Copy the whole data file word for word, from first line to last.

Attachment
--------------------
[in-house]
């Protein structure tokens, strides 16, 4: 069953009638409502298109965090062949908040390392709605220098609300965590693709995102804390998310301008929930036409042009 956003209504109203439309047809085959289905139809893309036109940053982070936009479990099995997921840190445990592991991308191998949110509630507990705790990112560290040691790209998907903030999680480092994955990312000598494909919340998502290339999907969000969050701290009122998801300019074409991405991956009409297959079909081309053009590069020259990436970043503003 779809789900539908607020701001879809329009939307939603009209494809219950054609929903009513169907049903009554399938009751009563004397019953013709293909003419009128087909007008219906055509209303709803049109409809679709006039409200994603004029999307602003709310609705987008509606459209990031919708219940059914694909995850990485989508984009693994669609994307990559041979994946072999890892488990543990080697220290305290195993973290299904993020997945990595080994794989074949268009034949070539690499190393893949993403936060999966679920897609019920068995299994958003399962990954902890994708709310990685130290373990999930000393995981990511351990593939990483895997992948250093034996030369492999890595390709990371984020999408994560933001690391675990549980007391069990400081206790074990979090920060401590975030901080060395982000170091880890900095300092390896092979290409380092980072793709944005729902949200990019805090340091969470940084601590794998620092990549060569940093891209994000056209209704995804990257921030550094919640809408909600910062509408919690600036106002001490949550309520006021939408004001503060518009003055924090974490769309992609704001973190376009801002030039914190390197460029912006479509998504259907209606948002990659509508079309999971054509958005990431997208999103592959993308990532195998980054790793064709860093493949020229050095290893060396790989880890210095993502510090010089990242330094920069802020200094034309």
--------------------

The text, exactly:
[in-house]
């Protein structure tokens, strides 16, 4: 069953009638409502298109965090062949908040390392709605220098609300965590693709995102804390998310301008929930036409042009 956003209504109203439309047809085959289905139809893309036109940053982070936009479990099995997921840190445990592991991308191998949110509630507990705790990112560290040691790209998907903030999680480092994955990312000598494909919340998502290339999907969000969050701290009122998801300019074409991405991956009409297959079909081309053009590069020259990436970043503003 779809789900539908607020701001879809329009939307939603009209494809219950054609929903009513169907049903009554399938009751009563004397019953013709293909003419009128087909007008219906055509209303709803049109409809679709006039409200994603004029999307602003709310609705987008509606459209990031919708219940059914694909995850990485989508984009693994669609994307990559041979994946072999890892488990543990080697220290305290195993973290299904993020997945990595080994794989074949268009034949070539690499190393893949993403936060999966679920897609019920068995299994958003399962990954902890994708709310990685130290373990999930000393995981990511351990593939990483895997992948250093034996030369492999890595390709990371984020999408994560933001690391675990549980007391069990400081206790074990979090920060401590975030901080060395982000170091880890900095300092390896092979290409380092980072793709944005729902949200990019805090340091969470940084601590794998620092990549060569940093891209994000056209209704995804990257921030550094919640809408909600910062509408919690600036106002001490949550309520006021939408004001503060518009003055924090974490769309992609704001973190376009801002030039914190390197460029912006479509998504259907209606948002990659509508079309999971054509958005990431997208999103592959993308990532195998980054790793064709860093493949020229050095290893060396790989880890210095993502510090010089990242330094920069802020200094034309």